Showing posts from 2009

Cragg, Islam, and Prison

It is assumed that Islam is a faith that no Muslim would conceivably wish to question. consequently the option to do so is neither valid nor feasible. It is nonexistent. Looked at from this side Islam is a faith that no adherent is free to leave. And that which one is not free to leave becomes a prison, if one wishes to do so. Kenneth Cragg, The Call of the Minaret , 3rd Ed. 1956 (2000). Oxford: One World. p 307.

UK Mosque burned down

From HERE . Look for more of these to happen in the future, and then more retributive terror attacks on civilians a la July 7. AD

Sharon's Christmas Prayer by John Shea

Sharon's Christmas Prayer by John Shea She was five, sure of the facts, and recited them with slow solemnity convinced every word was revelation. She said they were so poor they had only peanut butter and jelly sandwiches to eat and they went a long way from home without getting lost. The lady rode a donkey, the man walked, and the baby was inside the lady. They had to stay in a stable with an ox and an ass (hee-hee) but the Three Rich Men found them because a star lited the roof Shepherds came and you could pet the sheep but not feed them. Then the baby was borned. And do you know who he was? Her quarter eyes inflated to silver dollars, The baby was God. And she jum

The Cultivation of Christmas Trees by TS Eliot

The Cultivation of Christmas Trees (19 54 ) TS Eliot 1 There are several attitudes towards Christmas, 2 Some of which we may disregard: 3 The social, the torpid, the patently commercial, 4 The rowdy (the pubs being open till midnight), 5 And the childish---which is not that of the child 6 For whom the candle is a star, and the gilded angel 7 Spreading its wings at the summit of the tree 8 Is not only a decoration, but an angel. 9 The child wonders at the Christmas Tree: 10 Let him continue in the spirit of wonder 11 At the Feast as an event not accepted as a pretext; 12 So that the glittering rapture, the amazement 13 Of the first-remembered Christmas Tree, 14 So that the surprises, delight in new possessions 15 (Each one with its peculiar and exciting smell), 16 The expectation of the goose or turkey 17

US at war against Islam?

When radical Muslims claim the US has declared war on Islam, it smacks of mirror imaging. It is Muslims, not secular Americans, who view wars in a religious context and fight in the name of Allah, wrongly assuming the rest of the world is trapped in a similar mind-set. From the CSM .

Short Term Missions: do they help at all?

This guy says no, not really: Part of this response is also driven by the hollow hope, expectation, and rhetoric about the impact of short-term missions activity on long-term missions commitment. The myth says that growth in short-term missions and mission trips leads to growth in long-term missions. The facts, however, say that growth in the one has not led to growth in the other. The Mission Handbook statistics regarding the overall U.S. and Canadian trends are clear: the short-term boom has not produced a long-term echo. (p 36) Jaffarian, Michael. ‘The Statistical State of the North American Missions Movement, from the Mission Handbook , 20 th Edition’ in IBMR Vol 32:1, Jan 2008, pp 35-38.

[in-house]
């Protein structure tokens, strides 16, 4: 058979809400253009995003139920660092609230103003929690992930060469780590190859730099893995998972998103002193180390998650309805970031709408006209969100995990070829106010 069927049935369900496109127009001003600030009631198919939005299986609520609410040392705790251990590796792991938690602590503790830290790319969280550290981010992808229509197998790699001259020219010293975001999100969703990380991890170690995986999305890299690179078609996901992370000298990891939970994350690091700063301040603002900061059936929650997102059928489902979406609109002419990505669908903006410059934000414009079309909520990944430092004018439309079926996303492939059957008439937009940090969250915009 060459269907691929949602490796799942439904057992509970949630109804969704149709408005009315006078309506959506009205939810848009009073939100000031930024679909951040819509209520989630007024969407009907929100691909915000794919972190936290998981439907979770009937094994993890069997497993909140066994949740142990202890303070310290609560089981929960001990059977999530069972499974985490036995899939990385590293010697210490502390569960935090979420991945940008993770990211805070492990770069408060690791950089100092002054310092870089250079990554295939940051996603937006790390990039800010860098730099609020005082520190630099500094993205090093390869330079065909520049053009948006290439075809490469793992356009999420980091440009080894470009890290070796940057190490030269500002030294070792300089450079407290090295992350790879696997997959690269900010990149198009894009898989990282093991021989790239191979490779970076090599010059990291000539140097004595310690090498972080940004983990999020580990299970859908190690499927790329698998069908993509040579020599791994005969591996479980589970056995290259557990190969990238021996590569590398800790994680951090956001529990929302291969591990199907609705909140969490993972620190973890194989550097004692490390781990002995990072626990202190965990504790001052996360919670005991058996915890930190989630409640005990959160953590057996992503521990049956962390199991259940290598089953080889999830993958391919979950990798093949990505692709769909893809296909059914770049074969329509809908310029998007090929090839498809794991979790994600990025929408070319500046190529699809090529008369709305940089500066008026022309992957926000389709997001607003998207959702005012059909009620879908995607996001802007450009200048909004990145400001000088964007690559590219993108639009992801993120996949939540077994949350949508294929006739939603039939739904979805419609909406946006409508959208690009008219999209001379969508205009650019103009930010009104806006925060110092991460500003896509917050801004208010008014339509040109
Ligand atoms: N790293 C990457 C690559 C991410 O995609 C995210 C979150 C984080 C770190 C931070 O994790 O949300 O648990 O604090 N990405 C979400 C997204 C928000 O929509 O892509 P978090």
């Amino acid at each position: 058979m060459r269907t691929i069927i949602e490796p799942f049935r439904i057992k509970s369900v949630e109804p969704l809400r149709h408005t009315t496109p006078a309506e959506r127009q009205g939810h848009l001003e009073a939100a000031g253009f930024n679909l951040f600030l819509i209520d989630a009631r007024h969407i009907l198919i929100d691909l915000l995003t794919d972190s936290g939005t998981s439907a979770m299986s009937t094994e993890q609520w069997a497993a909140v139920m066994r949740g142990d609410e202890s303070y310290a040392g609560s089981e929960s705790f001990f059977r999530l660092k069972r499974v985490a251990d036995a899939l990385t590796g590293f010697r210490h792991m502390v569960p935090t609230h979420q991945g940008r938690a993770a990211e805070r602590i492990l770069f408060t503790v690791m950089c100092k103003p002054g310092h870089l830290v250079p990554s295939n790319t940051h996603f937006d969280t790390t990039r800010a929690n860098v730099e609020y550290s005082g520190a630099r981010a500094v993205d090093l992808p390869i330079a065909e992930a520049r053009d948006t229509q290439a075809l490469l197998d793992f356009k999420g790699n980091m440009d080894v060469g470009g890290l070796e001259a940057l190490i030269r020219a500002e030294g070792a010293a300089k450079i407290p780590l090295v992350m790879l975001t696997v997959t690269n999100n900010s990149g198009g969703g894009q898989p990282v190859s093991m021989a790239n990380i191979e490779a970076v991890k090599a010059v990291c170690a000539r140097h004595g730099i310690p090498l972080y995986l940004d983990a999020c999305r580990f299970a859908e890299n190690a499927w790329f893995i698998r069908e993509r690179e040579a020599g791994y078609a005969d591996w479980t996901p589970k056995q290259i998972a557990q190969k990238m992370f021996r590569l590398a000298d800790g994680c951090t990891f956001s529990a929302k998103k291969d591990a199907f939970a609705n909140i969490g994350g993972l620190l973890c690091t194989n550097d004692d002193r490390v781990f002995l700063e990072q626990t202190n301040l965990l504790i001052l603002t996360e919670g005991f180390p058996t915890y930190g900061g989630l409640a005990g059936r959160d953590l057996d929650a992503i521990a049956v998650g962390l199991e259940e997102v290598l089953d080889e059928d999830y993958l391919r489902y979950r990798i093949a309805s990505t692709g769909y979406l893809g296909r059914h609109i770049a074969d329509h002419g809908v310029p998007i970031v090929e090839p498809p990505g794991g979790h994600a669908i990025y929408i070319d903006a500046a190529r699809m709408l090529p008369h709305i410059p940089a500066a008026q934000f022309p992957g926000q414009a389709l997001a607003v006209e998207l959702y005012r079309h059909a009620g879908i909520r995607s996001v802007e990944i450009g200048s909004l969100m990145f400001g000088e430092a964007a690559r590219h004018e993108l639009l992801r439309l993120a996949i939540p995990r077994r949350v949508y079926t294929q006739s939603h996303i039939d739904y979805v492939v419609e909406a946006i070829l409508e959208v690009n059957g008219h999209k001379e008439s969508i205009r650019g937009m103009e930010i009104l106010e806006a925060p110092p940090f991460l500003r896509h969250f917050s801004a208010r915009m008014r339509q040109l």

Charles Amjad-Ali on Islam and the modern nation state

Charles Amjad-Ali suggests that much of the difficulty faced by Muslim thinking today is because “Islamic political theory developed during the heyday of such an Islamic state with multi-cultural, social, national, and tribal affiliations, they have had difficulties with the ‘modern’ concept of nation-state for their emphasis has always been on state-nations­, i.e. a single Muslim state encompassing the entire umma with many nations in it. […] So one of the greatest difficulties Islamic theorists face is how to deal among the Muslim states themselves as this falls outside the pale of their doctrinal structures” (Amjad-Ali 9). Amjad-Ali, Charles. 1996. ‘Setting the Agenda: Contemporary Challenges to the Development of Theology in the Context of Islam’ in Developing Christian Theology in the Context of Islam , Christine Amjad-Ali ed. Rawalpindi: Christian Study Centre, pp 1-20.

Dec 20: Feast Day of Saint Ammon

Ok, I like this for two reasons: it took place in Egypt, and conversion related to persecution is kind of a running theme in Dar al Islam: St. Ammon Feastday: December 20 250 One of the Theban Martyrs who were converted by Egyptian Christians. Ammon, along with Ingenes, Ptolemy, Theophilus, and Zeno, were guards during the persecution of Christians in the reign of Emperor Decius. During the torture and trial of these prisoners, Ammon and his fellow guards were converted to Christ. They cheered the faithfulness of the Christians under torture and urged them to endure in their courage. As a result, Ammon and the others became prisoners. They were beheaded displaying the same Christian constancy. HT to Catholic Online .

Orthodox worship in the Middle East

Took this not too long ago.

Have you prayed for Tajikistan lately?